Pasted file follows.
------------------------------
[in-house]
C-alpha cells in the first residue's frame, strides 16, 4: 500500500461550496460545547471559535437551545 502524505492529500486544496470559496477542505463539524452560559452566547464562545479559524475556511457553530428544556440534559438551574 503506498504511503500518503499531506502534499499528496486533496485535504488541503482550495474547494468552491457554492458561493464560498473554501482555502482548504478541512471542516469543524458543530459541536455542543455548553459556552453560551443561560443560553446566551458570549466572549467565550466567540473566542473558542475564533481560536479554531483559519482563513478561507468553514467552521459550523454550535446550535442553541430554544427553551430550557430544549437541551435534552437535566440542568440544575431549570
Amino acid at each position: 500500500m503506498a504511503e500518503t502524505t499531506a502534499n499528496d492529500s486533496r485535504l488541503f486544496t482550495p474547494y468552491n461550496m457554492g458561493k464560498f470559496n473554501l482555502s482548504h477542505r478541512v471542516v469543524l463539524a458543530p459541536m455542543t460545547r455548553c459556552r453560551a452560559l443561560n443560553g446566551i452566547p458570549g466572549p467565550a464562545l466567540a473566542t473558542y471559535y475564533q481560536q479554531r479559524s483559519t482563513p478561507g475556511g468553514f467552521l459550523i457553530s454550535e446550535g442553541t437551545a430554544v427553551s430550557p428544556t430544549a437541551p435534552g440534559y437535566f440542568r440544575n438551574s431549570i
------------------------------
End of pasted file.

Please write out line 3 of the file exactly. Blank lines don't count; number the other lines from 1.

Amino acid at each position: 500500500m503506498a504511503e500518503t502524505t499531506a502534499n499528496d492529500s486533496r485535504l488541503f486544496t482550495p474547494y468552491n461550496m457554492g458561493k464560498f470559496n473554501l482555502s482548504h477542505r478541512v471542516v469543524l463539524a458543530p459541536m455542543t460545547r455548553c459556552r453560551a452560559l443561560n443560553g446566551i452566547p458570549g466572549p467565550a464562545l466567540a473566542t473558542y471559535y475564533q481560536q479554531r479559524s483559519t482563513p478561507g475556511g468553514f467552521l459550523i457553530s454550535e446550535g442553541t437551545a430554544v427553551s430550557p428544556t430544549a437541551p435534552g440534559y437535566f440542568r440544575n438551574s431549570i